While many law firms have over the last few years begun pricing improvement initiatives, many have failed to realise their potential and in the most disappointing and frustrating examples, they have eventually reverted to type entirely, losing all of the gains originally achieved.
There is good reason for that. It’s hard. The rewards are significant but if it was easy, everyone would have done it a long time ago.
So, we have decided to provide firms with a roadmap which will greatly increase the prospect of durable and sustainable improvements. In doing so, we have developed a law firm specific model which draws on the work of John P Kotter, Konosuke Matsushita Professor of Leadership, Emeritus, at Harvard Business School. Professor Kotter is widely regarded as the foremost international authority on the topics of leadership and change.
In this series which will span 8 weeks, we will set out the 8 steps to a successful law firm pricing improvement initiative. Last week we began the process with:
Which brings us to…
Step #2 – Creating a Guiding Coalition
Regardless of the size of the law firm, any major transformation like a pricing improvement initiative requires the optimal team to make it happen. This means a judicious mix of leadership and management.
Two extremes that are almost always doomed to failure include the maverick go-it-alone leader who, whilst nurturing a vision that is indisputably sound, isn’t capable of bringing people with them or they think they can do it all on their own. The second train wreck is the low-credibility committee that lacks the horsepower and the gravitas to get anything done.
There is in fact a third approach that we see far too often and that is the leadership ‘hospital pass’. This is where a firm's senior leadership team decides that it is time for the firm to do something about pricing, someone is tasked with making it happen – whatever that means - but there is little if any high-level energy or visible senior leadership, sponsorship and endorsement, few resources or budget and a grass roots view that if they do nothing and stay quiet, the board's latest ‘bright idea’ will shortly sink beneath the waves and they can resume normal transmission.
We are often asked how big this group should be, but this is actually the wrong question. A more appropriate question would be, ‘What is the smallest number of the right people required to successfully deliver the project?’ Irrespective of the size of the firm, speed and nimbleness is key and therefore it is essential to avoid a bloated group that grows like a Triffid solely because of a perception that every discrete constituency in the firm needs to be represented.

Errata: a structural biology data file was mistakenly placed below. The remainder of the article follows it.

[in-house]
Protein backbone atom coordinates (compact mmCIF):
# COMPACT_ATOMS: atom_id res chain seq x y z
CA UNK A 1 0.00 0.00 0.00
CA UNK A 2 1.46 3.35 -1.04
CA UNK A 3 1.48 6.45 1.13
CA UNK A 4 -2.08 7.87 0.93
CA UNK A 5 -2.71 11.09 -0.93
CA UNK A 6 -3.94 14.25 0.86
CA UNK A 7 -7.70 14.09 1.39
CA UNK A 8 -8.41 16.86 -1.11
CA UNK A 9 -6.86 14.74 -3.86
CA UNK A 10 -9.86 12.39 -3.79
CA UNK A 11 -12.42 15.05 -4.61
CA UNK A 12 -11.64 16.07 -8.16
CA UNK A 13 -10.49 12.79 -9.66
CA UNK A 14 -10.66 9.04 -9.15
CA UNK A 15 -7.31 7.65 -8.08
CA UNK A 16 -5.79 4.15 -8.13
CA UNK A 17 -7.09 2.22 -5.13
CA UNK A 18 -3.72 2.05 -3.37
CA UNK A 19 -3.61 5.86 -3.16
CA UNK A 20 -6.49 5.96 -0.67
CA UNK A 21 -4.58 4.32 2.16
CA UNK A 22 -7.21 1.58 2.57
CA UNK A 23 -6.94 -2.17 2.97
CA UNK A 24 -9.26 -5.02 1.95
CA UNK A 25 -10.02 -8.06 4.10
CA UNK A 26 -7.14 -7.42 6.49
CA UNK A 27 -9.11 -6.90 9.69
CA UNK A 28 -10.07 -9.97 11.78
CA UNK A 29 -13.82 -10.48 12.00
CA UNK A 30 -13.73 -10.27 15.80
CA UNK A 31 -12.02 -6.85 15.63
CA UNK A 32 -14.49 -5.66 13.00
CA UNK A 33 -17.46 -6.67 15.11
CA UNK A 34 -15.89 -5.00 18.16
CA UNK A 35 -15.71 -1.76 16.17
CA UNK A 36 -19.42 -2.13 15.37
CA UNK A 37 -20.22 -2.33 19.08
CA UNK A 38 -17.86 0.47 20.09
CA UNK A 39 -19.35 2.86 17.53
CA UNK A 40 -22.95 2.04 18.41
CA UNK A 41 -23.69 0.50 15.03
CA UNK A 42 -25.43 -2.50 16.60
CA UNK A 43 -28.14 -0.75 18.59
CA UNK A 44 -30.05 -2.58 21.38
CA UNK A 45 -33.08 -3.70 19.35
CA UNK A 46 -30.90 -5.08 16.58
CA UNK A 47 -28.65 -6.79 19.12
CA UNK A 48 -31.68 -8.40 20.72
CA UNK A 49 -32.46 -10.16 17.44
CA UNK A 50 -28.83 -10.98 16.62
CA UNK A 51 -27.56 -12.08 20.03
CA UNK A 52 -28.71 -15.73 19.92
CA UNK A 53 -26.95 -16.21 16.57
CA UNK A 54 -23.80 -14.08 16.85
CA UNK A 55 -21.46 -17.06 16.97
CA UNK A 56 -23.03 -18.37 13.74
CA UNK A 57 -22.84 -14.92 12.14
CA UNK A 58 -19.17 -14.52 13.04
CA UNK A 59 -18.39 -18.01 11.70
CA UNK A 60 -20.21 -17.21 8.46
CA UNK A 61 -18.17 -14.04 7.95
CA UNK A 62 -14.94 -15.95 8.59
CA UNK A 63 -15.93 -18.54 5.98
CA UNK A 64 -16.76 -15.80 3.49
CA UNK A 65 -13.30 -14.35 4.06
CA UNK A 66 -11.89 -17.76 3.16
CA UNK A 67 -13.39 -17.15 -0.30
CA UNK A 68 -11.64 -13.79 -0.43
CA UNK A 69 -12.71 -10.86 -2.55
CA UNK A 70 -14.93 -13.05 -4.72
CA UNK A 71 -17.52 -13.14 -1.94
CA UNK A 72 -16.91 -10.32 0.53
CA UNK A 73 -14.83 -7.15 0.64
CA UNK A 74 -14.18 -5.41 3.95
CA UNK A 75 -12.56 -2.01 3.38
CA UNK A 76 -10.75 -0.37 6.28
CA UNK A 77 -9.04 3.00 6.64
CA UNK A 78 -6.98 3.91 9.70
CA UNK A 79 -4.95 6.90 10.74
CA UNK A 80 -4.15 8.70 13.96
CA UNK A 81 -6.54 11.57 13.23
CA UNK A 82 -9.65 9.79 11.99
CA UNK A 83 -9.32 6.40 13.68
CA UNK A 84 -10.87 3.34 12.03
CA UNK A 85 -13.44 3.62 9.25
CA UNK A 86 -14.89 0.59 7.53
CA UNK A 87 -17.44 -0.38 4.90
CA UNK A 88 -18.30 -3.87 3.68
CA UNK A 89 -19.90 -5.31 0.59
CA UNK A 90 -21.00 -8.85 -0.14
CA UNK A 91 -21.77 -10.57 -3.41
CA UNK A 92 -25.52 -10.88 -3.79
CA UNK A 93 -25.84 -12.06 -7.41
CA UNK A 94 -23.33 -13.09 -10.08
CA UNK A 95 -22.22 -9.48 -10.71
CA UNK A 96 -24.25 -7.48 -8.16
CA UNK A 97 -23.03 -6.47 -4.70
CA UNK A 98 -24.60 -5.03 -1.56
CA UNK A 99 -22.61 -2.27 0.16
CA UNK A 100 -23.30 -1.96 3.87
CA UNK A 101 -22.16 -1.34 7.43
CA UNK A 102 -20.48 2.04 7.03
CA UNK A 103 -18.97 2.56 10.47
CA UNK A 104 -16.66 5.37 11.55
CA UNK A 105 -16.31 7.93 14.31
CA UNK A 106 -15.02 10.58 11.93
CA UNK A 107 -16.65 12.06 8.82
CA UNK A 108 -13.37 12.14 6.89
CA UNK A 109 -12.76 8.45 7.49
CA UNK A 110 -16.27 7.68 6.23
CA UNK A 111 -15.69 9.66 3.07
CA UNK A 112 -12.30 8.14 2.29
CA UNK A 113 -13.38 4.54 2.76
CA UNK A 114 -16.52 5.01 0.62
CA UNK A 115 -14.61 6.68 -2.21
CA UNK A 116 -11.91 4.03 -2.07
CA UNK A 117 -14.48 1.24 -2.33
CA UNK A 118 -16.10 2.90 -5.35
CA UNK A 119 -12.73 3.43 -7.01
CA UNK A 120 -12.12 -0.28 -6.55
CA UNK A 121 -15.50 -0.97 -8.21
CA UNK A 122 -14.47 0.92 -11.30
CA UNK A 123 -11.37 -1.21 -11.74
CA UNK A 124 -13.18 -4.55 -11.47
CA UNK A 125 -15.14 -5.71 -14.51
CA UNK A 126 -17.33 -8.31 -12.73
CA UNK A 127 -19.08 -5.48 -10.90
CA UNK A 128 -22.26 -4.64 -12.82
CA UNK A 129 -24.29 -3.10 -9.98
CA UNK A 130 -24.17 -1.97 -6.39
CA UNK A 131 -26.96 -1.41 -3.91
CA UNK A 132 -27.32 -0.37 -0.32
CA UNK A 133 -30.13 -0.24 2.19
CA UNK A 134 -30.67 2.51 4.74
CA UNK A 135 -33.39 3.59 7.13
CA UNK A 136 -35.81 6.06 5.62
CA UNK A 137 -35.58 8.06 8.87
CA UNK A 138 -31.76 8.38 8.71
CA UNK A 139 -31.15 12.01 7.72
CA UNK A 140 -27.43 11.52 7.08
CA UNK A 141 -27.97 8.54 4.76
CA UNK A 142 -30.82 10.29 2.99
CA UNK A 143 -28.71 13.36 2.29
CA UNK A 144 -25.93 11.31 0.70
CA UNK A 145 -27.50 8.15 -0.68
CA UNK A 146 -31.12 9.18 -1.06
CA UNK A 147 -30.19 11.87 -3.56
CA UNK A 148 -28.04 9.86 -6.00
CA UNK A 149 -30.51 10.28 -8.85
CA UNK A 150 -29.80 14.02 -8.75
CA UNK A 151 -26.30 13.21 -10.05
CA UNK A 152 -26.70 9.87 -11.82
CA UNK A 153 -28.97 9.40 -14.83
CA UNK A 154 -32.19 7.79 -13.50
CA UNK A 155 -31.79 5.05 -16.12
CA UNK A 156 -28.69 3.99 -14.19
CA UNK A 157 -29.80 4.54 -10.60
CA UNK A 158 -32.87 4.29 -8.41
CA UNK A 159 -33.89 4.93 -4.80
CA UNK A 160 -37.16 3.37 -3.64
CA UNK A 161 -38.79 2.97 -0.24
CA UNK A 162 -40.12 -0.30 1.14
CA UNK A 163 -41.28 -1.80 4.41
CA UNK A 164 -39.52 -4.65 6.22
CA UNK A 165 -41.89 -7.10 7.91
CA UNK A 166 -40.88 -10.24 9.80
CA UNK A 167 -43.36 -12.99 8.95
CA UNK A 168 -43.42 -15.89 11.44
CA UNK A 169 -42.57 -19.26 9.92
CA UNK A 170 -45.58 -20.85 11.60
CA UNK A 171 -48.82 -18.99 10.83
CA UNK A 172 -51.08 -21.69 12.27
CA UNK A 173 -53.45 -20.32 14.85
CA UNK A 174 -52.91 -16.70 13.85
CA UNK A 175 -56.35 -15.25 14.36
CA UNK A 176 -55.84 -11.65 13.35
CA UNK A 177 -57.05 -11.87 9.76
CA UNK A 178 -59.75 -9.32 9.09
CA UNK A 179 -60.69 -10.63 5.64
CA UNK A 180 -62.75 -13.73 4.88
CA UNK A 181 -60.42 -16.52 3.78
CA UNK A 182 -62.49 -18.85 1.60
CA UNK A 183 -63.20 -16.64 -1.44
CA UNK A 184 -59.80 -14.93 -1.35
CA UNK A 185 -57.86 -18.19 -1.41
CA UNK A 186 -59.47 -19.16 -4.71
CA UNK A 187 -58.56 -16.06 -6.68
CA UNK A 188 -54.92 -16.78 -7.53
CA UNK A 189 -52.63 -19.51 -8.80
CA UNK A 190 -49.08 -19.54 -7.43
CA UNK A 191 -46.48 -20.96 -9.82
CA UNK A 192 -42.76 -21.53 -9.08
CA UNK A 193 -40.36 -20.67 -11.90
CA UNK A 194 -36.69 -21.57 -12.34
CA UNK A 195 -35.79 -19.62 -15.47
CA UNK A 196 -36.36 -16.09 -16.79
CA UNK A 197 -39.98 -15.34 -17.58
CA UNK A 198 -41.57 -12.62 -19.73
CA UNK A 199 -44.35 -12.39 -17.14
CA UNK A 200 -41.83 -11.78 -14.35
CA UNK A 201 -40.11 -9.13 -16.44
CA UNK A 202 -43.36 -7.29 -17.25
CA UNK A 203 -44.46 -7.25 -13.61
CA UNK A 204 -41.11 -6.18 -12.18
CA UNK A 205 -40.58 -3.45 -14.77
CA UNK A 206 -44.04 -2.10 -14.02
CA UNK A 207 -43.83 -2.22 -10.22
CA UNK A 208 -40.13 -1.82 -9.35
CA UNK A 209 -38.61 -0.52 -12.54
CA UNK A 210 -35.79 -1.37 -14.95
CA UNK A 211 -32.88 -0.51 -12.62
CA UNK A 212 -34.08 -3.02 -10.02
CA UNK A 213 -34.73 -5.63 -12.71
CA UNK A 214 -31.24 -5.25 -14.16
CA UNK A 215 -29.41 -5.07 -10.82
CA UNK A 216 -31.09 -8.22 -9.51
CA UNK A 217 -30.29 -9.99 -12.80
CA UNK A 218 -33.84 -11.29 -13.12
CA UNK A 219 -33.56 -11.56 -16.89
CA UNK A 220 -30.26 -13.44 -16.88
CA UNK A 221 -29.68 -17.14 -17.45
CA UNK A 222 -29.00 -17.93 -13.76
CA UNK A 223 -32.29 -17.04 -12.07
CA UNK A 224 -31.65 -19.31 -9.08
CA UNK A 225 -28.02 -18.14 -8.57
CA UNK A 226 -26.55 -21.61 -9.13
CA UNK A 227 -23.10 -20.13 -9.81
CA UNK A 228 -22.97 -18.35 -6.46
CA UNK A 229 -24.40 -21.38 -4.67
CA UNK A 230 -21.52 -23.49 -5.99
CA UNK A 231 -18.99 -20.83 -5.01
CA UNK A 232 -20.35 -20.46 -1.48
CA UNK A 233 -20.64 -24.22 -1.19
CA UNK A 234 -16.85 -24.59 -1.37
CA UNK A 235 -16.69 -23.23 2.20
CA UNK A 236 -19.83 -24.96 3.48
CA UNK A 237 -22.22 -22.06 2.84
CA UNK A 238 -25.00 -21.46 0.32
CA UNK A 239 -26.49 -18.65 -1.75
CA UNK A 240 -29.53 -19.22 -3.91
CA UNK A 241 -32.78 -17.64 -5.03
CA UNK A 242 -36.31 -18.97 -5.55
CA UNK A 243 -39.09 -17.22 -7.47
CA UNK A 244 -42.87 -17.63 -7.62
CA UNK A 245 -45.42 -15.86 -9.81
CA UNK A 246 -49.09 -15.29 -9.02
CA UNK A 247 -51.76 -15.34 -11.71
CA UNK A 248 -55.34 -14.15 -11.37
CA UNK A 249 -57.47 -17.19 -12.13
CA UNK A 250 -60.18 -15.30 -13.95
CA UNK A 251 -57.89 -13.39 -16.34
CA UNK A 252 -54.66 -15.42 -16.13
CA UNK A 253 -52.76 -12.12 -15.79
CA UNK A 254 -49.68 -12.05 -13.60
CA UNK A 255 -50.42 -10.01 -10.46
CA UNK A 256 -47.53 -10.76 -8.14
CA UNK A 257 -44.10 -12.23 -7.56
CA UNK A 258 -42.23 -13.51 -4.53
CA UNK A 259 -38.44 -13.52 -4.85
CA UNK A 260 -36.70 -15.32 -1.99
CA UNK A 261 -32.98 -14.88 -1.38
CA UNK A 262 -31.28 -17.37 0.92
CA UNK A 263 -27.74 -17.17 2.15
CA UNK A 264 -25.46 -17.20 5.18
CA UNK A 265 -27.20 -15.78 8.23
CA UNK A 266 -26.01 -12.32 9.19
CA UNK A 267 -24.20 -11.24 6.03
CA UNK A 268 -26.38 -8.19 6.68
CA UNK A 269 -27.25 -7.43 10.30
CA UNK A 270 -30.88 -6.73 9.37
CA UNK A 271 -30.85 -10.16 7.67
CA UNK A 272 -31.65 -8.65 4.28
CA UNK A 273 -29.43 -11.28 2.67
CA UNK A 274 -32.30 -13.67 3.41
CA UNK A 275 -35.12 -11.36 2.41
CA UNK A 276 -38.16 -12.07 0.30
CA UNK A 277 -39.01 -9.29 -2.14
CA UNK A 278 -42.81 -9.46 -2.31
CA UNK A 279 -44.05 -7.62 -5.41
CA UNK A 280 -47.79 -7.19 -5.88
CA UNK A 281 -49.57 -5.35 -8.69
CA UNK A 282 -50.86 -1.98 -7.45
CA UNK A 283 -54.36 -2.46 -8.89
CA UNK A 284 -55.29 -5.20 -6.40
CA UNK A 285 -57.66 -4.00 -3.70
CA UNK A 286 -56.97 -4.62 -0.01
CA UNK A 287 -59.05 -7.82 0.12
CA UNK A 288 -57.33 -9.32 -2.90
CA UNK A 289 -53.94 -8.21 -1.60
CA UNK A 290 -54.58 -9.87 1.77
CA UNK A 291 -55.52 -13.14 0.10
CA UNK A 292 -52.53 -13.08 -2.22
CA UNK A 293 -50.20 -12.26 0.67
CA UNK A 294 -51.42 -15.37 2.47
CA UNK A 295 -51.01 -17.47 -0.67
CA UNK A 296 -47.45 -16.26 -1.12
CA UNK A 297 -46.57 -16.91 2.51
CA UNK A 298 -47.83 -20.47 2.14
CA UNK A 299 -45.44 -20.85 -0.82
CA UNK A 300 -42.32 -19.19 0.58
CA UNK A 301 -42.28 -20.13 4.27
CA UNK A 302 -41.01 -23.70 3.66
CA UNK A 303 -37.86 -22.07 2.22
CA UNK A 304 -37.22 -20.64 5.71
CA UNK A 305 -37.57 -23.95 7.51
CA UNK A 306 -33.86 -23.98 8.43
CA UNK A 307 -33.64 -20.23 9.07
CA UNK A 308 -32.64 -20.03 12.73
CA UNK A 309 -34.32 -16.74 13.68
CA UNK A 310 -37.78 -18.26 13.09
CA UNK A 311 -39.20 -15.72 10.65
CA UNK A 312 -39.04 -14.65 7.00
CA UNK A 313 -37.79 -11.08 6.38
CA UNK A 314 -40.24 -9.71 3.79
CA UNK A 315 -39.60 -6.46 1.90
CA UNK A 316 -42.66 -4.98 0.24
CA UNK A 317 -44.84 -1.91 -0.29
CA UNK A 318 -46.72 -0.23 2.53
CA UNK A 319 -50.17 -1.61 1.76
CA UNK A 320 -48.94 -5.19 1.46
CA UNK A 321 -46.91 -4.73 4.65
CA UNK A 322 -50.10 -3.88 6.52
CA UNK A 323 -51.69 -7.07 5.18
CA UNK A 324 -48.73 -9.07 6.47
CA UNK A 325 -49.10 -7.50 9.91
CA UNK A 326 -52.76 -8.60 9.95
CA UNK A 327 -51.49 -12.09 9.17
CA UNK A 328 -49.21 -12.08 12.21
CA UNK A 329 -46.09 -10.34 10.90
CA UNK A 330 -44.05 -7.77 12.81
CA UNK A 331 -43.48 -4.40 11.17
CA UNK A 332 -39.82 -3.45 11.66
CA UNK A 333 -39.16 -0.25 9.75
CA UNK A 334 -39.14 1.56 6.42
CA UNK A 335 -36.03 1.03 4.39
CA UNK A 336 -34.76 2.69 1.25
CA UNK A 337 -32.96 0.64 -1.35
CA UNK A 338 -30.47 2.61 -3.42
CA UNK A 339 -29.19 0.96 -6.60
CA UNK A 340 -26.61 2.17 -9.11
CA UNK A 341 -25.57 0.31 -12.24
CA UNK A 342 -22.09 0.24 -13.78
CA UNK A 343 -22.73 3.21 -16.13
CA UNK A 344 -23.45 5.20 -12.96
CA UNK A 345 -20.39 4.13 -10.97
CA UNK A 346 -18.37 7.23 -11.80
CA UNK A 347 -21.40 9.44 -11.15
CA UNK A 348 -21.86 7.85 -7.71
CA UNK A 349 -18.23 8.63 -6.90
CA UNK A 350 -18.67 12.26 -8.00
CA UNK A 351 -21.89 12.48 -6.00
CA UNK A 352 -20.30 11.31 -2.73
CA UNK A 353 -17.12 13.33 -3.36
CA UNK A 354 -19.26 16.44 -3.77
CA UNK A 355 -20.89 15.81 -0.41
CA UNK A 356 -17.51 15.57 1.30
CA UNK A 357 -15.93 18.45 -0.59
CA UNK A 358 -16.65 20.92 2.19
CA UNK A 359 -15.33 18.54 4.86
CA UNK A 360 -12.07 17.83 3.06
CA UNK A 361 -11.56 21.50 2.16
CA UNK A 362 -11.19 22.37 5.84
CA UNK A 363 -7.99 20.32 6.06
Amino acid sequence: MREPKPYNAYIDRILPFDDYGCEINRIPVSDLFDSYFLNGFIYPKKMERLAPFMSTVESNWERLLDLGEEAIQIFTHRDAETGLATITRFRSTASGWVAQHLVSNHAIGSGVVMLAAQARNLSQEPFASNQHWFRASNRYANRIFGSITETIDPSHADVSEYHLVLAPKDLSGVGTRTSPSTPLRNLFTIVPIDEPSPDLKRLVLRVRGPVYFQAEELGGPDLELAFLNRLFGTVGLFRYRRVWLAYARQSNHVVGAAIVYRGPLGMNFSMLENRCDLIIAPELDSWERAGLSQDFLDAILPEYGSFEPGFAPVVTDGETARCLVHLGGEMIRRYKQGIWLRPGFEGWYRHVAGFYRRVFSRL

Four key characteristics seem to be essential to creating an effective guiding coalition. They are;
1) POSITION POWER: aside from the project needing to appeal to a very broad audience within the firm, practical implementation of pricing improvement initiatives must be devolved to a practice group level. With one eye to this, there is merit in involving the senior people from the firm's major practice groups, particularly if those individuals tick a number of the other boxes.
2) EXPERTISE: here we are not talking about technical legal expertise but rather, a mix of people possessed of financial literacy, commerciality, business development skills etc - people who are adept at original and unconventional thinking. Nor should the people necessarily come from their traditional home within the firm. So, for example, when we talk about financial literacy, do not assume that this role is only capable of being filled by the firm's finance director. There are plenty of partners that are highly financially literate, commercial and entrepreneurial, and plenty of people in a managerial role who are real leadership qualities. Besides, cross-pollinated perspectives are invaluable.
3) CREDIBILITY: will the group be taken seriously? Are these people that others look up to? Are they respected and do they have a cache of personal and professional gravitas?
4) LEADERSHIP: there is simply no substitute for the involvement of some high-level heavy artillery. Basically, the more seriously you want people to take the project the more senior the visible sponsorship must be. We have written about this previously in Hands-off Pricing Leadership Produces Lousy Outcomes.
The optimal combination of leadership and management will be different for every firm but striking the balance is essential and they need to be able to work together. You need leadership to keep the whole process under control while management drive the change.
And as with expertise cross pollination, the terms leadership and management should not be taken too literally or interpreted too narrowly. Individuals within a firm's senior management team can exhibit exemplary leadership qualities and some partners greatest contribution can be through a management function.
And we should remember the unspoken glue in any group – trust and mutual respect.
The grids below depict various combinations of leadership and management that may or may not work.
So, to summarise…
Find the right people
- with strong position power, broad expertise and high credibility
- with leadership and management skills, especially the former
- through careful planning, and
- continuous communication
Develop a common goal
- sensible to the head
- appealing to the heart
Next week - Step #3 – Developing a Vision & Strategy